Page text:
Subject: Re: [linux-audio-user] Acid for Linux ?
From: Gerasimos Grammatikopoulos (dragoon_AT_interfree.it)
Date: Sun Dec 08 2002 - 23:24:07 EET
The actual idea of JACK is why music on linux could be so more powerful than
on, say, windows. For example if I could load both a powerful midi sequencer
like cubase and a great loop tool like acid, synchronise them and make them
work happily together that would be the end of it all! However, although the
idea is here and most of the necessary framework under the hood, we are still
pretty much missing the seats, steering wheel and pedals for the linux music
car. To simply say that "that's it, you can still guide it with a stick if
you take time to learn how" is not very appealing to me. Heh, I've seen and
heard great music coming out of a demo for Matlab (yes that extremely
powerful matrix app) but that doesn't mean I should use Matlab (or Octave?
Yikes!!) to make music. Heh, I feel pitty for the guy that actually did it --
it must have been pure hell to describe music in mathematical terms. The fact
is that ACID offers a very powerful and still extremely easy and fast
paradigm. Perhaps because they went the other way around: instead of building
a do-it-all, have-it-all app and then try to make it reasonably operable by
ppl that don't know what happens under its hood they first built some kiddy
stuff (he who has ever tried the 1.0 version knows that well :-P) and then
steadily increase features and power. Right now, ACID 4 supports ASIO, DX,
VSTi softsynths, midi I/O, routing in and out on anything available by your
hardware, effects automation.... give it a score support and will beat
anything hands down (maybe we'll see that on version 5?).
Now, don't get me wrong... I'm not saying that what we need is a mega-app that
does everything. As a matter of fact, the way JACK can offer "modularization"
over the windows paradigm of a "big container" app that anything to be loaded
must be compliant on very specific rules is a lot more flexible and powerful.
The problem is that we don't have that much to put on that big "rack" that
JACK provides us. Or, at least, we don't have much of it working the way ACID
does.... "painting" music.
On most other aspects of a Un*x workstation I agree with you that the paradigm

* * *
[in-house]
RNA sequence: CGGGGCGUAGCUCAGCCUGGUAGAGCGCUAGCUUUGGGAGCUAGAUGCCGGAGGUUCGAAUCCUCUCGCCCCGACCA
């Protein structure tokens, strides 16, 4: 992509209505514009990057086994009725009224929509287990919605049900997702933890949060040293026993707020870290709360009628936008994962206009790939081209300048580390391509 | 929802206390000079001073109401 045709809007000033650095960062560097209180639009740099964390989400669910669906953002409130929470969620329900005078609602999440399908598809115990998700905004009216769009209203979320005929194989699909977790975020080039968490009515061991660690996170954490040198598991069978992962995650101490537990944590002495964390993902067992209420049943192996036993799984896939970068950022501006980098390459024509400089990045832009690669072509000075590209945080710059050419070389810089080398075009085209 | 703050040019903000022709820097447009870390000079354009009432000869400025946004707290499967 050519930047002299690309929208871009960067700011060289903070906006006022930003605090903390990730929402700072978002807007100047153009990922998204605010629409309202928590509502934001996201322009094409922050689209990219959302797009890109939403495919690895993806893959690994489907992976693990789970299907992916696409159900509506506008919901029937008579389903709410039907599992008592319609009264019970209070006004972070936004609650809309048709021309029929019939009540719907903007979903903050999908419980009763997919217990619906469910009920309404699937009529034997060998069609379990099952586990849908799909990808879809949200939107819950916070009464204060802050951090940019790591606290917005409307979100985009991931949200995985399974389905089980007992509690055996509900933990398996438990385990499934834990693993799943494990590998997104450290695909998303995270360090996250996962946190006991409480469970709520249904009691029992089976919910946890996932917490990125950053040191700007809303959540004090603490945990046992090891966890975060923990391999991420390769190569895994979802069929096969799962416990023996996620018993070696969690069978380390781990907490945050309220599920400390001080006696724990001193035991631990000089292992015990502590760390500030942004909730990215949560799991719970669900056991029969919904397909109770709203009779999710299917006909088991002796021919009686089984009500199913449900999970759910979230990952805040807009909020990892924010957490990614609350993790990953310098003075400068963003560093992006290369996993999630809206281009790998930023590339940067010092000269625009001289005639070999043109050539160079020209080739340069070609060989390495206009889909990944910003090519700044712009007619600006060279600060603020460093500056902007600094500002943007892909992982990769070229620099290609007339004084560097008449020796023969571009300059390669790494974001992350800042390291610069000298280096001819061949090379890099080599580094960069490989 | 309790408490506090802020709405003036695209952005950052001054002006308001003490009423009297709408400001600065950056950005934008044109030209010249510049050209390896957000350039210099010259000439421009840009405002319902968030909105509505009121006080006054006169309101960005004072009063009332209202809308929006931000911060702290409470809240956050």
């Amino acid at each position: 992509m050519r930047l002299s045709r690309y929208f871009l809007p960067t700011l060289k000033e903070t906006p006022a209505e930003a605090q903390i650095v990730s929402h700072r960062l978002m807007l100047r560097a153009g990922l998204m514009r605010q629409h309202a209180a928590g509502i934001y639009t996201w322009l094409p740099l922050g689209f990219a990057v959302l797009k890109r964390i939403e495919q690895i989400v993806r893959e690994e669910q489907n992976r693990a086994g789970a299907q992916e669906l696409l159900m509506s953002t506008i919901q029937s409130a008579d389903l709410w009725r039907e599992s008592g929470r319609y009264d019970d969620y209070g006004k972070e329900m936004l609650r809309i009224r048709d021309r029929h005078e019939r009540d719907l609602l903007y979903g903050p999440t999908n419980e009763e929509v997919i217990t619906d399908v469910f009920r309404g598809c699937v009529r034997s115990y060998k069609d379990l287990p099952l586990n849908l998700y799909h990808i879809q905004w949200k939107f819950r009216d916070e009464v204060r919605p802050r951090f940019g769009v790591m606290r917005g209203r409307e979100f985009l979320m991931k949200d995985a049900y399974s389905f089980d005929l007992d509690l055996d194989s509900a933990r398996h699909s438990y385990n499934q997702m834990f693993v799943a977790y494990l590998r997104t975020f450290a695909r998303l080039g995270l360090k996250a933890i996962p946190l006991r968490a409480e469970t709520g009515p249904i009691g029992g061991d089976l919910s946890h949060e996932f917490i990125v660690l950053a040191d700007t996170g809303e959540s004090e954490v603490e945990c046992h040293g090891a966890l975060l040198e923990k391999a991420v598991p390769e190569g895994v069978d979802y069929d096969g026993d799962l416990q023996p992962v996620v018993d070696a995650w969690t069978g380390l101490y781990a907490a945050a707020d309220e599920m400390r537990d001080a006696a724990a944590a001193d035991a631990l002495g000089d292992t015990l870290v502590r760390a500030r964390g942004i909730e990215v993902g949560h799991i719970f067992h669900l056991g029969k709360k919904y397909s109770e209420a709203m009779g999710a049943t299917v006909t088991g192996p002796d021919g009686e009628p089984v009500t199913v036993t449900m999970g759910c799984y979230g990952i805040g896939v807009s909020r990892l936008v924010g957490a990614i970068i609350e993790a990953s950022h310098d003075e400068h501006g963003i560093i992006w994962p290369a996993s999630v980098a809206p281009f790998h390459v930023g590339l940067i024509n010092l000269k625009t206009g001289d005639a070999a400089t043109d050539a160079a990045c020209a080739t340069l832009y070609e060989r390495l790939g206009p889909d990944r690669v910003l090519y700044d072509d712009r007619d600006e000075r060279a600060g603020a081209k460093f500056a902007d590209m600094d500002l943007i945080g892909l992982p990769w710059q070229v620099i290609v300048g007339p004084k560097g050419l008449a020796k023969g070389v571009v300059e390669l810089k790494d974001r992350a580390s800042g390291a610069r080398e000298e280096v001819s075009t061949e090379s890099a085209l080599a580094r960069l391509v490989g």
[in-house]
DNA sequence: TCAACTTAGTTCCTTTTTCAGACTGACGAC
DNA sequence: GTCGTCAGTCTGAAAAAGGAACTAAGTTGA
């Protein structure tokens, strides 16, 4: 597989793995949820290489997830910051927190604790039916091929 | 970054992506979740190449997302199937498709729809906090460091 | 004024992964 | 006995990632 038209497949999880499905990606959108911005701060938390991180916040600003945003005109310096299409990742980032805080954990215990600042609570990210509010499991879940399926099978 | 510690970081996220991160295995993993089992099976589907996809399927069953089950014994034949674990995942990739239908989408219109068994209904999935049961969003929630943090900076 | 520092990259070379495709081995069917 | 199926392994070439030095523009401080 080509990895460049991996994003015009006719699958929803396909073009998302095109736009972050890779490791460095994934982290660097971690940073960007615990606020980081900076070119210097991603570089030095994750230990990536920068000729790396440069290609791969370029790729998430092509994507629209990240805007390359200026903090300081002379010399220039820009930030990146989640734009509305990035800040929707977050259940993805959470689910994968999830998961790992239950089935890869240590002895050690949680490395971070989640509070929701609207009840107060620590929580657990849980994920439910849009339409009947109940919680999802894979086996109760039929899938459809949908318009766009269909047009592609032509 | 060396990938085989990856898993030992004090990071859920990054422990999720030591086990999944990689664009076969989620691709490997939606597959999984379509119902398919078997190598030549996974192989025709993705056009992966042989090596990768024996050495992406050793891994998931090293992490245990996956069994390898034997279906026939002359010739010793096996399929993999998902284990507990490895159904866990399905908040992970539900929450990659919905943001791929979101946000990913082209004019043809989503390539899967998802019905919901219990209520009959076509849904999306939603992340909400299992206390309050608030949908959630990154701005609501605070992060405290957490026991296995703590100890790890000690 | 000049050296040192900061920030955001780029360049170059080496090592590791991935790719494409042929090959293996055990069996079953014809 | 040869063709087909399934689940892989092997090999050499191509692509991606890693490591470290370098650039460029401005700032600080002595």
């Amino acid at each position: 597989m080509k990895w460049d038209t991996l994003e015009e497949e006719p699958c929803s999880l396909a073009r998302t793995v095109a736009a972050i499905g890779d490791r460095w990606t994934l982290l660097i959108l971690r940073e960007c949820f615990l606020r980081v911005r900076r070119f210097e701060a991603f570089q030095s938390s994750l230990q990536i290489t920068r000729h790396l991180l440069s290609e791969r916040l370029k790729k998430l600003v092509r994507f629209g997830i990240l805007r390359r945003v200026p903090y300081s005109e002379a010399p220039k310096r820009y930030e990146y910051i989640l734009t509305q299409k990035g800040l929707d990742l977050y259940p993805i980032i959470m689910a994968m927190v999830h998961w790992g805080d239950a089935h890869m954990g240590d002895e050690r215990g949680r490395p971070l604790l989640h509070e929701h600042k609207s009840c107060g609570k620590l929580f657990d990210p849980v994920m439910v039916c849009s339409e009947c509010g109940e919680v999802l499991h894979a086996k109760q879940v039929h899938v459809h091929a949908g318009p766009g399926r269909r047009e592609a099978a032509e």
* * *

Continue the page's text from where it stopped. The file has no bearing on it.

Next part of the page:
of click-and-go comes very short of the power many linux UIs (both graphic
and textual) offer you. But granular control is not always the best
feature... To make another example: I suppose you all know of gimp - I
personally love it. Now, gimp offers far less control of say a hypothetical
app that controls all atributes pixel by pixel... But I'll go for gimp ANY
time! You see, when we are talking about artistic creation what counts is
that the app helps the artist put down on the screen/paper or his speakers
what is in his head. Now that's a personal opinion, but an app more
granular than what I need to make it look/sound good is only getting in the
way of expressing myself. It's not a feature any more, it's an harrassment.
By the time I lay everything down as it should what I was thinking of would
be long gone. Yes, you've guessed right, CSound would be completely useless
for me. Call me dumb, but I simply can't "connect" to this way of thinking.
I've done my share of perl programming so I'm not a complete "virgin" in the
coding area. Yet programming and artistic expression have no sharing fields
in my mind. And I don't think that I'm alone on this one.
If someone told me "hey, what do you expect? there is only a given number of
open source programmers familiar with the specific pains of music apps. Now
either contribute or shut up" I'd have to agree with him. But saying that
music apps in linux/Unix _must_ be tougher to use than their counterparts in
other OSes is IMHO simply wrong.
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